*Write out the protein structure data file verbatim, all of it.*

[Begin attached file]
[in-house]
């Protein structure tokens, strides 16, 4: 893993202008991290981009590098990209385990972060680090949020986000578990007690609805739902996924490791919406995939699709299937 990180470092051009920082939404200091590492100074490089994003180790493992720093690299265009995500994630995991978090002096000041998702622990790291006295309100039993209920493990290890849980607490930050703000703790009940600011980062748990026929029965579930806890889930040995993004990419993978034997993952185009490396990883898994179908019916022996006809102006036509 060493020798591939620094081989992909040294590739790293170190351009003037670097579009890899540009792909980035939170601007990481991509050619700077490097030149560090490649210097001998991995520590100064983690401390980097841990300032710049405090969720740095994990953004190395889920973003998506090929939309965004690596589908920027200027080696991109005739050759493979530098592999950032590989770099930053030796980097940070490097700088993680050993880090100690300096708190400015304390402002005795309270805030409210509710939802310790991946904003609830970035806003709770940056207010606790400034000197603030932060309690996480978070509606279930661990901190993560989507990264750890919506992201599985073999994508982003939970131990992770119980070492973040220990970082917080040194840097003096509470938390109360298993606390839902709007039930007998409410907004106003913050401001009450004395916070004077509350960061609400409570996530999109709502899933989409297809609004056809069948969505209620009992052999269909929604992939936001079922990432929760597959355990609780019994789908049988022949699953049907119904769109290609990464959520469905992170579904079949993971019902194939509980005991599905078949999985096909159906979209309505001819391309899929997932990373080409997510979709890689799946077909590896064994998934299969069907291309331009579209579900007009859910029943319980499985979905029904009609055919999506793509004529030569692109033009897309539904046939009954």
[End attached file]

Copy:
[in-house]
């Protein structure tokens, strides 16, 4: 893993202008991290981009590098990209385990972060680090949020986000578990007690609805739902996924490791919406995939699709299937 990180470092051009920082939404200091590492100074490089994003180790493992720093690299265009995500994630995991978090002096000041998702622990790291006295309100039993209920493990290890849980607490930050703000703790009940600011980062748990026929029965579930806890889930040995993004990419993978034997993952185009490396990883898994179908019916022996006809102006036509 060493020798591939620094081989992909040294590739790293170190351009003037670097579009890899540009792909980035939170601007990481991509050619700077490097030149560090490649210097001998991995520590100064983690401390980097841990300032710049405090969720740095994990953004190395889920973003998506090929939309965004690596589908920027200027080696991109005739050759493979530098592999950032590989770099930053030796980097940070490097700088993680050993880090100690300096708190400015304390402002005795309270805030409210509710939802310790991946904003609830970035806003709770940056207010606790400034000197603030932060309690996480978070509606279930661990901190993560989507990264750890919506992201599985073999994508982003939970131990992770119980070492973040220990970082917080040194840097003096509470938390109360298993606390839902709007039930007998409410907004106003913050401001009450004395916070004077509350960061609400409570996530999109709502899933989409297809609004056809069948969505209620009992052999269909929604992939936001079922990432929760597959355990609780019994789908049988022949699953049907119904769109290609990464959520469905992170579904079949993971019902194939509980005991599905078949999985096909159906979209309505001819391309899929997932990373080409997510979709890689799946077909590896064994998934299969069907291309331009579209579900007009859910029943319980499985979905029904009609055919999506793509004529030569692109033009897309539904046939009954």